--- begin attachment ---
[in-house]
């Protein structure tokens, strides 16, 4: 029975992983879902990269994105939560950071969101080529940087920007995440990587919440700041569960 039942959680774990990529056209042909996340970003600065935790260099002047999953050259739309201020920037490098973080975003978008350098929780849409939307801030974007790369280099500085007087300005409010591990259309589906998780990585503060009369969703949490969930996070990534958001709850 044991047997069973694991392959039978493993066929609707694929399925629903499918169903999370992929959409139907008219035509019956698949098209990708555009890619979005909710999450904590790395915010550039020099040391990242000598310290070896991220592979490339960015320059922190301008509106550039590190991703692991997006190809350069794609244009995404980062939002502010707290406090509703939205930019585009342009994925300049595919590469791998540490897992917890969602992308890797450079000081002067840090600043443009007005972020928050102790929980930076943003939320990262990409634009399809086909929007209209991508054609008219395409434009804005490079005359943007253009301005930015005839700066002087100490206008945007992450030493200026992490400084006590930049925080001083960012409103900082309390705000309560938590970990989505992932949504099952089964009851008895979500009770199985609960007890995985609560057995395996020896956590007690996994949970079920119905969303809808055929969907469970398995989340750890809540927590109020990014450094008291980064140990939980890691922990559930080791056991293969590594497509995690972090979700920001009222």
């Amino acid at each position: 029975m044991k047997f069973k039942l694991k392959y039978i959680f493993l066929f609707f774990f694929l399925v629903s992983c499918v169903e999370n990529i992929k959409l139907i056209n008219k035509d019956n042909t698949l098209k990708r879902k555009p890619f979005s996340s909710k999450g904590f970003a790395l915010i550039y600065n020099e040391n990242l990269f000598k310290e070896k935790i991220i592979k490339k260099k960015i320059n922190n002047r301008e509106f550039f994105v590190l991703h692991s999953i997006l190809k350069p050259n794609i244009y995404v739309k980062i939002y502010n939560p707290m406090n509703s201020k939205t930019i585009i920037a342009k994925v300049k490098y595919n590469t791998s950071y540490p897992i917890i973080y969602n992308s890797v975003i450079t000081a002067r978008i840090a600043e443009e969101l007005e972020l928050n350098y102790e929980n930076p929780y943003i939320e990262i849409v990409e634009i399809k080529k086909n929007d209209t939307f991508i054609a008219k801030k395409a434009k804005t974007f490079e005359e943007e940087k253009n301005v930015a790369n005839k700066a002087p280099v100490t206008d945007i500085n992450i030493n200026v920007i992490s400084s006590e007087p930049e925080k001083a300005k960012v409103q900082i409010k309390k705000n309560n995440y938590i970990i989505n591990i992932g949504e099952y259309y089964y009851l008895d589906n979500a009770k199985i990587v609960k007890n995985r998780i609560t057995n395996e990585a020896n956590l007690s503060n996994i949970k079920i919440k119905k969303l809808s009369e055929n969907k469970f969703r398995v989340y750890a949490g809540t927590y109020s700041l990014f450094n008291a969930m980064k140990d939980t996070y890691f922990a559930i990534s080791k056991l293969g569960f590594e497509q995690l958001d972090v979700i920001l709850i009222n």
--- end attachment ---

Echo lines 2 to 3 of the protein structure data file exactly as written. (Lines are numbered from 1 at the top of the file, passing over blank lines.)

């Protein structure tokens, strides 16, 4: 029975992983879902990269994105939560950071969101080529940087920007995440990587919440700041569960 039942959680774990990529056209042909996340970003600065935790260099002047999953050259739309201020920037490098973080975003978008350098929780849409939307801030974007790369280099500085007087300005409010591990259309589906998780990585503060009369969703949490969930996070990534958001709850 044991047997069973694991392959039978493993066929609707694929399925629903499918169903999370992929959409139907008219035509019956698949098209990708555009890619979005909710999450904590790395915010550039020099040391990242000598310290070896991220592979490339960015320059922190301008509106550039590190991703692991997006190809350069794609244009995404980062939002502010707290406090509703939205930019585009342009994925300049595919590469791998540490897992917890969602992308890797450079000081002067840090600043443009007005972020928050102790929980930076943003939320990262990409634009399809086909929007209209991508054609008219395409434009804005490079005359943007253009301005930015005839700066002087100490206008945007992450030493200026992490400084006590930049925080001083960012409103900082309390705000309560938590970990989505992932949504099952089964009851008895979500009770199985609960007890995985609560057995395996020896956590007690996994949970079920119905969303809808055929969907469970398995989340750890809540927590109020990014450094008291980064140990939980890691922990559930080791056991293969590594497509995690972090979700920001009222």
């Amino acid at each position: 029975m044991k047997f069973k039942l694991k392959y039978i959680f493993l066929f609707f774990f694929l399925v629903s992983c499918v169903e999370n990529i992929k959409l139907i056209n008219k035509d019956n042909t698949l098209k990708r879902k555009p890619f979005s996340s909710k999450g904590f970003a790395l915010i550039y600065n020099e040391n990242l990269f000598k310290e070896k935790i991220i592979k490339k260099k960015i320059n922190n002047r301008e509106f550039f994105v590190l991703h692991s999953i997006l190809k350069p050259n794609i244009y995404v739309k980062i939002y502010n939560p707290m406090n509703s201020k939205t930019i585009i920037a342009k994925v300049k490098y595919n590469t791998s950071y540490p897992i917890i973080y969602n992308s890797v975003i450079t000081a002067r978008i840090a600043e443009e969101l007005e972020l928050n350098y102790e929980n930076p929780y943003i939320e990262i849409v990409e634009i399809k080529k086909n929007d209209t939307f991508i054609a008219k801030k395409a434009k804005t974007f490079e005359e943007e940087k253009n301005v930015a790369n005839k700066a002087p280099v100490t206008d945007i500085n992450i030493n200026v920007i992490s400084s006590e007087p930049e925080k001083a300005k960012v409103q900082i409010k309390k705000n309560n995440y938590i970990i989505n591990i992932g949504e099952y259309y089964y009851l008895d589906n979500a009770k199985i990587v609960k007890n995985r998780i609560t057995n395996e990585a020896n956590l007690s503060n996994i949970k079920i919440k119905k969303l809808s009369e055929n969907k469970f969703r398995v989340y750890a949490g809540t927590y109020s700041l990014f450094n008291a969930m980064k140990d939980t996070y890691f922990a559930i990534s080791k056991l293969g569960f590594e497509q995690l958001d972090v979700i920001l709850i009222n």